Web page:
Following the release of Mr Bishop from house arrest, he and his supporters had marched towards the military headquarters Fort Rupert where he believed loyal army officers were being detained. On his arrival in the early afternoon, troops, commanded by General Austin, fired on the crowd and it is reported that dozens of demonstrators were killed. General Austin has said that Mr Bishop was threatening to bring down the leadership of the armed forces and the NJM, and was killed as soldiers stormed the fort. But other accounts say that Mr Bishop was taken prisoner and shot dead at Fort Rupert along with three ministerial colleagues and two union leaders."
The big difference seems to be that Gairy was brutal and corrupt mostly in ways that most people in the United States didn't give a shit about.
Bishop, on the other had, was a Commie Red and didn't care who knew about it. You know that had to irk the hell out of the sort of people in the U.S. who were all wrapped around the axle about Commies, regardless that those Commies were largely dirt-poor island shitkickers whose idea of revolutionary zeal meant knocking a half hour off their afternoon nap. Grenada in 1983 wasn't quite the Stronghold of Revolution in the Eastern Caribbean; they didn't exactly have the Caribbean version of the Soviet Red Army or the Red Banner Caribbean Fleet.
What they did have, though, was a big-ass ginormous runway.
This was one of Uncle Fidel's projects, where his earthmovers and pavers went for a tropical working vacation. And I also have no idea whether it was supposed to be there in order to stage Soviet bombers and transport aircraft or 747s full of tourists. But if you asked a U.S. government source, then or since, it was the next worst thing since those missiles in Cuba back in the day, the tip of the mailed Soviet finger pointing towards the Free World.
So - regardless of what was really happening or why - when the Austin-Cooard clown show kicked off in October of 1983 it gave those in the U.S. who had been looking for a reason to "do something" about the whole Grenadian Commie thing an excuse to do that something.
And one of those somethings was me, then-Doc Chief, who on the evening of Monday, 24 OCT 1983 was out in Area J playing soldier.
Playing medic, to be specific.
The Division had held an Expert Field Medical Badge test earlier in 1983 and the Division docs hadn't done well.
In a peacetime Army qualification badges like the EFMB and the better-known Expert Infantryman's Badge were an important block to check; battalions wanted their medics to get badged and Division wanted a bagful of EFMBs to prove that their medics were well-trained.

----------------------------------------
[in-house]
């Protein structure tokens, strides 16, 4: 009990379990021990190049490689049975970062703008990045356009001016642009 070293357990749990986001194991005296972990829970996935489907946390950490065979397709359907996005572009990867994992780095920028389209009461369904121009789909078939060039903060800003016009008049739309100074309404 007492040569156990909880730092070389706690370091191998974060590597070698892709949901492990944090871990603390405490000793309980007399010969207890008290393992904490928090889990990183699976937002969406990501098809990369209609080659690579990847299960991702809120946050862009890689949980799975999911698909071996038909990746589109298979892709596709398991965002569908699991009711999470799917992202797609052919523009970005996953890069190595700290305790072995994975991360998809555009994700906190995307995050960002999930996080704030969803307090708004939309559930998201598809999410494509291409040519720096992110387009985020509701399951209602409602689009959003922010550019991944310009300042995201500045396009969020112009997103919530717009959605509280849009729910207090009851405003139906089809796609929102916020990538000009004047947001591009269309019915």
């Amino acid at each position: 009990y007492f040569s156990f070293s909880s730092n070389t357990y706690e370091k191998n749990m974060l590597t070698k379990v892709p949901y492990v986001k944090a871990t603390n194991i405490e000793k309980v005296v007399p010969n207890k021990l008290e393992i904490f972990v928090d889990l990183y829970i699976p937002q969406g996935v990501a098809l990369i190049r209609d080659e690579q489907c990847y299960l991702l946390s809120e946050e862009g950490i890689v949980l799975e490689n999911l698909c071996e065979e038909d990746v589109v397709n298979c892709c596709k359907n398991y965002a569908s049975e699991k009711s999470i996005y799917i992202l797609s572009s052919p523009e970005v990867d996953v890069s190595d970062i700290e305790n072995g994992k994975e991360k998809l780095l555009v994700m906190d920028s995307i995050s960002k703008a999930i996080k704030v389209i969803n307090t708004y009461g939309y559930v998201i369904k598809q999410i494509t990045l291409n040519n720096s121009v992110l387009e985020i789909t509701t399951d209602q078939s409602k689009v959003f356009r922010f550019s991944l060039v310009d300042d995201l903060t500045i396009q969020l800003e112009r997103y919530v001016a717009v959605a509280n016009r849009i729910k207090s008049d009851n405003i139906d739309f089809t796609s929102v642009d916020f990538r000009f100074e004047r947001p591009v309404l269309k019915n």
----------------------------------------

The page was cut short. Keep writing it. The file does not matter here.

So tanking the EFMB was Not A Good Thing.
With every swinging richard sporting a Combat Medical Badge these days the importance of the EFMB may seem diminished, but in 1983 the 82nd Airborne wasn't kidding around. Us medics actually liked the EFMB in those days because it meant a week or so of easy duty, in civvies at 5:30 and nights in bed, our own or whosever we could talk our way into. The Division decided that October that this was part of the problem, and ordered all of us to pack our rucks and head to the woods to keep our heads in the EFMB game.
Mind you, the "woods" weren't exactly deep in the trackless piney woods. We were bivouacked out in what was called "Area J", the closest portion of the large range area west of main post and within easy walking distance (through Division headquarters parking lot) of our barracks. There it is, on the map below:
Now for us salty infantry medics all this was ridiculous. Pretending to be hardcore mosstroopers might have been fine for the REMF-medics of 307th Medical Battalion or the even-REMFier docs from MEDDAC who worked in whites at the troop medical clinics or over at Womack Army Hospital. But we were real line doggies; heat-tab toting, poncho-hootch living earthpigs.
As soon as we found a place to string our hootch my buddy Woodus and I slipped out back to our barracks where our pals had brought in beer and pizza to the third-floor medic billets. We laughed and joked and drank and scarfed pizza and finally headed back to the "woods" just before midnight.
That was when we got the first hint we had that the "something" was going on. As we walked through the shadows under the streetlights in the Head Shed parking lot the night above us thundered with the roar and whine of C-141s.
We wondered whether the Division Ready Battalion (that night it was one of the 325s over in Second Brigade) was cycling out on an EDRE, one of the periodic deployment exercises Division would run to see whether the ready unit had its shit together. We talked about our previous EDREs and other military pains-in-the-ass.
As we walked and talked we noticed an Army sedan come barrelling up the driveway like Vin Diesel drifting through the Ginza, slam to a stop in front of the main doors, and the driver bust out and sprint inside.
We could see his beret insignia under the flat, hard electric light. He was a major.
Woodus looked at me and I looked at Woodus.
Majors don't sprint, you see. No field officer does, unless it's some sort of sporting event and he's running for his unit. Field-grade officers march, or saunter, or stroll in the manner of the Princes of the Earth, since they own it and everything within it. Something must have been chasing that major like a burning devil with pitchfork out to make him sprint.
We shrugged, and continued on our way back to our hootch in the woods. Whatever it was it was above our echelon. We had field medicking to do in the morning, it was late, and we were tired and full of pizza and beer.
But between the takeoffs and the sprinting major we later admitted that we were both a trifle unsettled as we bunked down under our ponchos. We had a sort of itching suspicion that there was something going on but just couldn't figure out what the hell it was.
Trust me; we didn't fucking know the half of it.
(Next time: Grenada 3, or, The Specialist Fourth Class History of a Campaign That Failed)